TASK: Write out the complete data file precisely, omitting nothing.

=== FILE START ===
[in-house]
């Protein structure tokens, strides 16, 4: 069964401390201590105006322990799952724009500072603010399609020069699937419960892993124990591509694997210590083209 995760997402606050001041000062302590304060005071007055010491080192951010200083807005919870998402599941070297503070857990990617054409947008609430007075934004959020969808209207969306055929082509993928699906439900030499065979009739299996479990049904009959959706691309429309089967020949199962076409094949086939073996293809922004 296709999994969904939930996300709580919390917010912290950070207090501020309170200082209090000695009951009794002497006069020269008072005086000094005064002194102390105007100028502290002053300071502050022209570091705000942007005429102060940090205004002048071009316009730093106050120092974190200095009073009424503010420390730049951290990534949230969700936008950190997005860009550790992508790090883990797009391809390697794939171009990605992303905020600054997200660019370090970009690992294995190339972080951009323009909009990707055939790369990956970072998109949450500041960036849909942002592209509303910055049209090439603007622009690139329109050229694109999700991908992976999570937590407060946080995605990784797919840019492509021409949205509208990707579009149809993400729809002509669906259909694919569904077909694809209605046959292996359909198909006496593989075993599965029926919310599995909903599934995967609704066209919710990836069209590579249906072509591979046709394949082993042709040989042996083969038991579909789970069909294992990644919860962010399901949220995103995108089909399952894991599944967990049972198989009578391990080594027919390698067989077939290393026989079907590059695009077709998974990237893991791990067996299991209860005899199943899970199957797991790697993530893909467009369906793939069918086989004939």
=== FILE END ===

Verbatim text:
[in-house]
């Protein structure tokens, strides 16, 4: 069964401390201590105006322990799952724009500072603010399609020069699937419960892993124990591509694997210590083209 995760997402606050001041000062302590304060005071007055010491080192951010200083807005919870998402599941070297503070857990990617054409947008609430007075934004959020969808209207969306055929082509993928699906439900030499065979009739299996479990049904009959959706691309429309089967020949199962076409094949086939073996293809922004 296709999994969904939930996300709580919390917010912290950070207090501020309170200082209090000695009951009794002497006069020269008072005086000094005064002194102390105007100028502290002053300071502050022209570091705000942007005429102060940090205004002048071009316009730093106050120092974190200095009073009424503010420390730049951290990534949230969700936008950190997005860009550790992508790090883990797009391809390697794939171009990605992303905020600054997200660019370090970009690992294995190339972080951009323009909009990707055939790369990956970072998109949450500041960036849909942002592209509303910055049209090439603007622009690139329109050229694109999700991908992976999570937590407060946080995605990784797919840019492509021409949205509208990707579009149809993400729809002509669906259909694919569904077909694809209605046959292996359909198909006496593989075993599965029926919310599995909903599934995967609704066209919710990836069209590579249906072509591979046709394949082993042709040989042996083969038991579909789970069909294992990644919860962010399901949220995103995108089909399952894991599944967990049972198989009578391990080594027919390698067989077939290393026989079907590059695009077709998974990237893991791990067996299991209860005899199943899970199957797991790697993530893909467009369906793939069918086989004939």